The Supreme Court is set to decide whether corporate whistleblowers are protected from being fired if they disclose wrongdoing to company officials rather than to the Securities and Exchange Commission.
At issue in the case to be argued Tuesday is the scope of the Dodd-Frank Wall Street Reform Act, which aimed to encourage whistleblowers and prevent the kind of retaliation seen against those who tried to sound an alarm at Lehman Bros. and other firms that collapsed during the Great Recession.
But it is unclear that the law does as much as its sponsors and supporters assumed. It faces a stiff challenge based on “textualism,” the approach that has won favor with most of the justices, and none more so than new Justice Neil M. Gorsuch. He has repeatedly declared his devotion to deciding cases based on the text of the law, not its broader purpose. Although the 2010 law clearly says companies may be sued if they “discharge [or] demote” employees for disclosing wrongdoing, it separately defines a whistle-blower as an “individual who provides information … to the commission.”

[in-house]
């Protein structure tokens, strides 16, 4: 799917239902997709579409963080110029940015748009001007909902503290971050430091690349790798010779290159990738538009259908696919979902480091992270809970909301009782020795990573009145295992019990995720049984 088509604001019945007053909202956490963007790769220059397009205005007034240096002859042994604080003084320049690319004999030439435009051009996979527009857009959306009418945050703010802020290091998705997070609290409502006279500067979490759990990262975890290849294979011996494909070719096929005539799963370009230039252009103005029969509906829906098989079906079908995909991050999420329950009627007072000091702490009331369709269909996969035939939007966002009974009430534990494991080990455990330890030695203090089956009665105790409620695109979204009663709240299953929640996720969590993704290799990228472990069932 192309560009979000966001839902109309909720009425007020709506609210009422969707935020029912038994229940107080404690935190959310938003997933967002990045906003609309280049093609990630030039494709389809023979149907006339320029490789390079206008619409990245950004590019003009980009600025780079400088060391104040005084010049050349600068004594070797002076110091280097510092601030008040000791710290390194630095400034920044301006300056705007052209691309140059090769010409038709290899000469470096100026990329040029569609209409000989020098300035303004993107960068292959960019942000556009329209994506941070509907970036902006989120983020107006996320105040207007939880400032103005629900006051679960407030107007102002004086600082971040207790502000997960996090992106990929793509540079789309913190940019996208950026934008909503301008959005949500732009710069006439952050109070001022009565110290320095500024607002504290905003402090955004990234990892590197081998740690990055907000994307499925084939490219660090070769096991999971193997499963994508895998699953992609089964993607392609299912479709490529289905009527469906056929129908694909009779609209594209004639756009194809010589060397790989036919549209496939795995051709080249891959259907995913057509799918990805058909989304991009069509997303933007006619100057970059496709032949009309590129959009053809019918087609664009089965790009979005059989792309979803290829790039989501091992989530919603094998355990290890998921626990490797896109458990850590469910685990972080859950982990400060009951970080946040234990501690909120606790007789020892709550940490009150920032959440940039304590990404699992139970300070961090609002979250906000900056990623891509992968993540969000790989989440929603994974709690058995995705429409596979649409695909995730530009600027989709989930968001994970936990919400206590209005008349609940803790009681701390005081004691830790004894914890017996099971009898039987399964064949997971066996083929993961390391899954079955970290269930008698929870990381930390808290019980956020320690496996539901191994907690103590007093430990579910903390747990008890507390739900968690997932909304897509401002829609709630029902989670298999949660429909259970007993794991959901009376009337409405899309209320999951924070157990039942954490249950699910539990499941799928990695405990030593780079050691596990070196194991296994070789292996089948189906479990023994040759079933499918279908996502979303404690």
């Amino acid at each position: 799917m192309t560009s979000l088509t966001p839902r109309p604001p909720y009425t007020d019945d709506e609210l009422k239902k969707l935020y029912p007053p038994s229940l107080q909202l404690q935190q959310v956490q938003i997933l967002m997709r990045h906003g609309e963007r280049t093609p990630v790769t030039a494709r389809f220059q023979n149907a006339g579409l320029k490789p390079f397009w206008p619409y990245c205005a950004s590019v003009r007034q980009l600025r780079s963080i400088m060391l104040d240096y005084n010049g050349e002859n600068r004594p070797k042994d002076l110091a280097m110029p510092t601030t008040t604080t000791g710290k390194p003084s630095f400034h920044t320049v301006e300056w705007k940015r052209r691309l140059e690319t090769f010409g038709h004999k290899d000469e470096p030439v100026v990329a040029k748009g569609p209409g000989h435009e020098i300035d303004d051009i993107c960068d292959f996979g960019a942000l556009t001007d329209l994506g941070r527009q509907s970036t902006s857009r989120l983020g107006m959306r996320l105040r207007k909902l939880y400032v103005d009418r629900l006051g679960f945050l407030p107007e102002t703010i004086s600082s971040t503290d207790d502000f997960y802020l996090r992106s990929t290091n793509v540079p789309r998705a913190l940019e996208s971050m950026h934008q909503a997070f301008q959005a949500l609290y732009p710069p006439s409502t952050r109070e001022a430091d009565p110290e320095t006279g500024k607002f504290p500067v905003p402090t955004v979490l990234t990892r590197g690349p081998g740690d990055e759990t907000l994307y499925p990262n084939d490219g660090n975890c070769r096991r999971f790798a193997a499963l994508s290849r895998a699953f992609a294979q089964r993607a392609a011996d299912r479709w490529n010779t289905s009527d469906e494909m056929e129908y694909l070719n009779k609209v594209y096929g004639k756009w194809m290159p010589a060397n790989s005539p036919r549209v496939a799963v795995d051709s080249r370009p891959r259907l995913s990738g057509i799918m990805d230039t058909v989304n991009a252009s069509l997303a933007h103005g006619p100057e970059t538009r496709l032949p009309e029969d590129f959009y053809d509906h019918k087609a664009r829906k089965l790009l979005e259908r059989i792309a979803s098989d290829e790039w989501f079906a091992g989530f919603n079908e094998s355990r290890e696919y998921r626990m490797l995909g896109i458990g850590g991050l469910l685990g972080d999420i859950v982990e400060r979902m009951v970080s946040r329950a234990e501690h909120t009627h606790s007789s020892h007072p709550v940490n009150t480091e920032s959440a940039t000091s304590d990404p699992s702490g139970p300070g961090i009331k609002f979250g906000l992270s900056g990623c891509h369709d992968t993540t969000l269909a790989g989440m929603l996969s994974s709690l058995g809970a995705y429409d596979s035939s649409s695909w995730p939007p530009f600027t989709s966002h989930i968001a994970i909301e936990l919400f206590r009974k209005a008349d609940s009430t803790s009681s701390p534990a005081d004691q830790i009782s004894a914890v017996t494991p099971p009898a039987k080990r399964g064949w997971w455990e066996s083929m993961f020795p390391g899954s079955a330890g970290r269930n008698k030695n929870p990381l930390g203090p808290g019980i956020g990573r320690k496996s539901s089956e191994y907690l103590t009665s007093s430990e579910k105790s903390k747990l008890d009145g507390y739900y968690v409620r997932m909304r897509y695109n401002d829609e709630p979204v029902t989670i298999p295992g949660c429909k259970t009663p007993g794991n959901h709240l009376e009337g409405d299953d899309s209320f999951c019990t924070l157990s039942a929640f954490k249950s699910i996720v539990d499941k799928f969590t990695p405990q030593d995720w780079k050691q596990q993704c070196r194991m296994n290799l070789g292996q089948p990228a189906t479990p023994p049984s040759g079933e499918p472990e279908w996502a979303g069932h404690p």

The question is now whether that narrow definition excludes those who step forward to expose potential frauds by reporting them internally, rather to the SEC.
And if a company quickly fires such an employee — before a report is made to the SEC — is the whistleblower left unprotected by the Dodd-Frank law?
Michael Celio, a corporate defense lawyer in San Francisco, said the SEC is likely to lose in the Supreme Court, but he too is wary about the outcome.
“Given Justice Gorsuch’s position, they may say the SEC got this wrong,” he said. “But the danger is this would give people an incentive to go the SEC rather than to someone in their company. That’s the bad news. Every company wants people to report internally so they can fix things quickly.”
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